And how else would police be expected to suspect someone of being an illegal immigrant, if not for their ethnicity? Their haircut? Their shoes? Their vehicle? The entire exercise devolves into absurdity very quickly.

(And of course there’s the inevitable flip side: All those freckle-faced, fair-haired, pale-skinned white people who will be pulled over and asked for ID so that police departments won’t be accused of racial profiling. If you’ve been to an airport lately you know what I’m talking about.)

In these matters, context is everything. Sadly, one thing that is sorely missing today in American society and media is any real discussion of context.

So here’s the context: SB 1070 is just one of several measures Arizona has passed this year which specifically target Latinos as an ethnic group.

The others include:

• Teachers with “heavy accents” are no longer allowed to teach English in Arizona public schools. (No word on whether those with Brooklyn or Southern accents can continue teaching.)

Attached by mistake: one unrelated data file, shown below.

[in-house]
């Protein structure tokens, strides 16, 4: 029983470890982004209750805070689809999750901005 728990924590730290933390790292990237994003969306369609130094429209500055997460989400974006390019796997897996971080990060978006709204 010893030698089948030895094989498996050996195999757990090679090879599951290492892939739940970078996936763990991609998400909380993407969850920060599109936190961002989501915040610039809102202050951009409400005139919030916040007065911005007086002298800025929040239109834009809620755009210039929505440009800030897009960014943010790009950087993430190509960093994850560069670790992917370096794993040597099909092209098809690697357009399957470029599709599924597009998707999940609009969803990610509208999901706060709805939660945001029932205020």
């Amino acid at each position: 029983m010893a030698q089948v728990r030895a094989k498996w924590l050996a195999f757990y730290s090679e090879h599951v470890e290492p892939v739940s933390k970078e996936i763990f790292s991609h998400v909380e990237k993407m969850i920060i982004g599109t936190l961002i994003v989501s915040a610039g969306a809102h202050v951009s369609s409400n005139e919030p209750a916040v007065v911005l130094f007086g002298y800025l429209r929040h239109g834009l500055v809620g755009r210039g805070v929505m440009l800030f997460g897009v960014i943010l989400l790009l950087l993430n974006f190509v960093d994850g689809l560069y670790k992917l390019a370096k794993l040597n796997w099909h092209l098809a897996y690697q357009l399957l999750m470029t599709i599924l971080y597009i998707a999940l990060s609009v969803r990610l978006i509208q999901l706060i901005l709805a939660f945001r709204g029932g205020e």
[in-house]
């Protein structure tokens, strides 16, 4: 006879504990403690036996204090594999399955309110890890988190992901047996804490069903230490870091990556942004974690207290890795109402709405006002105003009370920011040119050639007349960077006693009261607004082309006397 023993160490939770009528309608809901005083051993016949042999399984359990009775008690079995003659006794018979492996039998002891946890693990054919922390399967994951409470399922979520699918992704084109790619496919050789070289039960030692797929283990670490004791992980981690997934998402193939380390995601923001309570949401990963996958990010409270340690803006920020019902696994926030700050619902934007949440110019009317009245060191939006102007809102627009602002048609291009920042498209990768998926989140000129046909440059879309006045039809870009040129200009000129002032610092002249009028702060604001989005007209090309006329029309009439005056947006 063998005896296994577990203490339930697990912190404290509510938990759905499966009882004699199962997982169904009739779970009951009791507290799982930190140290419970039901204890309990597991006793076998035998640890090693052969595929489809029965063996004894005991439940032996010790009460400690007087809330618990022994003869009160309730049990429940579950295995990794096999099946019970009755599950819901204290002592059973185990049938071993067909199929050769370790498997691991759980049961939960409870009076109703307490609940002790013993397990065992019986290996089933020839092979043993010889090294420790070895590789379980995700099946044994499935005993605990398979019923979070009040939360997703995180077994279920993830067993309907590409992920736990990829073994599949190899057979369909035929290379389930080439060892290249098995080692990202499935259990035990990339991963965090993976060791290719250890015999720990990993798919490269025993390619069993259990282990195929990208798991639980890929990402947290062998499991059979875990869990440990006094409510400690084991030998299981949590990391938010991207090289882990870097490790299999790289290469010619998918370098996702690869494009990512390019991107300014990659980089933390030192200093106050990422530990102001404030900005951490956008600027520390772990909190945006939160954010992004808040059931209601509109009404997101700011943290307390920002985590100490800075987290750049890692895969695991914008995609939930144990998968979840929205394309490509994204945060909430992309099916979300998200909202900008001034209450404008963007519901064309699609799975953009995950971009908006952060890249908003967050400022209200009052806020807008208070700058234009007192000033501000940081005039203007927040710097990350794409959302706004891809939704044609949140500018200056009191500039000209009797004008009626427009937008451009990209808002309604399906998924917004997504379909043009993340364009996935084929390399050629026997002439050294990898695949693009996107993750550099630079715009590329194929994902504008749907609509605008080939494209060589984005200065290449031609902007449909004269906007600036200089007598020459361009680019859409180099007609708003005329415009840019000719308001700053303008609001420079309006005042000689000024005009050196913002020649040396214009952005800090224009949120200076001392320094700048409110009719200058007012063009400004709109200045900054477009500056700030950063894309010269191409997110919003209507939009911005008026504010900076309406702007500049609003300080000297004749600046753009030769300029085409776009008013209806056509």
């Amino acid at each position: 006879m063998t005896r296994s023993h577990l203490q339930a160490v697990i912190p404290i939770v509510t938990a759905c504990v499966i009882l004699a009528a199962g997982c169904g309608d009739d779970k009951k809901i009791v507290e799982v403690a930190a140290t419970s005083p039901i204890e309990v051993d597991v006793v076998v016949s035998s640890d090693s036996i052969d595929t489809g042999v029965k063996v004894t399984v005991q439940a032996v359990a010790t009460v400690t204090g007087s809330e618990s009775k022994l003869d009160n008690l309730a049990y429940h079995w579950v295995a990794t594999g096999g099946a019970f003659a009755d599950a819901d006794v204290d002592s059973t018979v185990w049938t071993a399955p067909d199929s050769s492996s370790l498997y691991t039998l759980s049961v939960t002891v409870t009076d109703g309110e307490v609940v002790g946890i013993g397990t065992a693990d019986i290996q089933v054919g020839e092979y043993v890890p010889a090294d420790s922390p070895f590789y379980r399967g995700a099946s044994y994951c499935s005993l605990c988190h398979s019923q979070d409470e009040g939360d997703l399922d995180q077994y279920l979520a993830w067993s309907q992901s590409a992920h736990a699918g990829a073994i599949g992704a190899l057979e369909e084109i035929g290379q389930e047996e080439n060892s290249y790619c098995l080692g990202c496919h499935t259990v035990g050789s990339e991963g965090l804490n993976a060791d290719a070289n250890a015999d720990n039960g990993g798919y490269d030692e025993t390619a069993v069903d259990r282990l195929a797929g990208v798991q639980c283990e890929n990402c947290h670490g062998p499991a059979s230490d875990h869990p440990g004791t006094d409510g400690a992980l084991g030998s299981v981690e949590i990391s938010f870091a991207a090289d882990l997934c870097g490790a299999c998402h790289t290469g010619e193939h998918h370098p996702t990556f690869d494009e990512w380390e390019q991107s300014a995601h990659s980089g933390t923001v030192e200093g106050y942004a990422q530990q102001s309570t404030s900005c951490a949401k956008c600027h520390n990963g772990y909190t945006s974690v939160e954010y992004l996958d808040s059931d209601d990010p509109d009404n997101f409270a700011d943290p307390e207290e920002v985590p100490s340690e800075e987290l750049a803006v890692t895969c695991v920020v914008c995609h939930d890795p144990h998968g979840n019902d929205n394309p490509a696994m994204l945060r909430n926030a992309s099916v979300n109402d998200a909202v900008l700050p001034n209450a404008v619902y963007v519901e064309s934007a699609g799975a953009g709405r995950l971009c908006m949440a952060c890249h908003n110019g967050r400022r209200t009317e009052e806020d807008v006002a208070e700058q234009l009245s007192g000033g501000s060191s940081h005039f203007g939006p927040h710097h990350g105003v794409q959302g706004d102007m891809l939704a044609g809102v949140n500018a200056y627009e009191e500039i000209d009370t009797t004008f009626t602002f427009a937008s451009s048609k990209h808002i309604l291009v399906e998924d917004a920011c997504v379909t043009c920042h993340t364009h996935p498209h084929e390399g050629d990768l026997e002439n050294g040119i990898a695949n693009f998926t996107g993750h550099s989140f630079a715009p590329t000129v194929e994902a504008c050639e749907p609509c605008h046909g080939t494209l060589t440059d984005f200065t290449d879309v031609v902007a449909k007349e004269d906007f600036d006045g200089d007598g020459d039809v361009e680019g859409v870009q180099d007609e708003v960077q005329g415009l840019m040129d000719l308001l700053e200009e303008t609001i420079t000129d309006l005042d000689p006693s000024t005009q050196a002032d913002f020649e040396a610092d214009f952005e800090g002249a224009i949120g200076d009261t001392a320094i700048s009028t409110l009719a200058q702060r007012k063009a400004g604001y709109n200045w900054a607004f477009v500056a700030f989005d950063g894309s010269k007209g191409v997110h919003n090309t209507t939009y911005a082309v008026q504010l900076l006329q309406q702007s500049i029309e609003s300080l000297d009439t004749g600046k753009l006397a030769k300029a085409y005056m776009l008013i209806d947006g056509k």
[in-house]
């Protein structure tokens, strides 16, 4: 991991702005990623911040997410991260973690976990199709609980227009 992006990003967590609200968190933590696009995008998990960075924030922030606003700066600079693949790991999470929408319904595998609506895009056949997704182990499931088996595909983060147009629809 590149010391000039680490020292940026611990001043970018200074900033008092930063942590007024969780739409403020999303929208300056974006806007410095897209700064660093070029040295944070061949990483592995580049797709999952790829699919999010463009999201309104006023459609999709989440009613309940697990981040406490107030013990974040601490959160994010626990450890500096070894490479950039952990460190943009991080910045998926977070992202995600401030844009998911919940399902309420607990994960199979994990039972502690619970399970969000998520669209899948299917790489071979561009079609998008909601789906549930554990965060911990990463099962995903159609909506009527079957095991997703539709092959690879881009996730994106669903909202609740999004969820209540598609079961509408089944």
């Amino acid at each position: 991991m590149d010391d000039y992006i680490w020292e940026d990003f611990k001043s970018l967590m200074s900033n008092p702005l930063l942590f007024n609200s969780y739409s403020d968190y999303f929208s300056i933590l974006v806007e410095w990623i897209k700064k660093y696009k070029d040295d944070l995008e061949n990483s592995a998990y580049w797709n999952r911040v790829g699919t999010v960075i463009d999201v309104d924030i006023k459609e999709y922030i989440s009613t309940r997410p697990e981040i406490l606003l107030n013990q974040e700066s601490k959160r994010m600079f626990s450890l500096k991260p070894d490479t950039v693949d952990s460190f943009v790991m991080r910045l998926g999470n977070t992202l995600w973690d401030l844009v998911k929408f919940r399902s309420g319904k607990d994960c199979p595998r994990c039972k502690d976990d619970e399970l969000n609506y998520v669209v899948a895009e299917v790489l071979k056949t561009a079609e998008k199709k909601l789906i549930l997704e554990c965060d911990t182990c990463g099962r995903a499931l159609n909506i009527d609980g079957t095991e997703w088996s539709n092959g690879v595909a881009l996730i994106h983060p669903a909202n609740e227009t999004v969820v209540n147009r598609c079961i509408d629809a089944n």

• No more classes which “advocate ethnic solidarity” will be permitted in Arizona public schools.

Those who would say SB 1070 and the above pair of measures are all just isolated examples sound similar to Jim Crow–era apologists who said the same things about poll taxes and literacy tests 60 years ago.

Taken individually, an argument could be made for each of those measures. Taken as a whole, the measures added up to a specific attempt to keep African Americans from voting.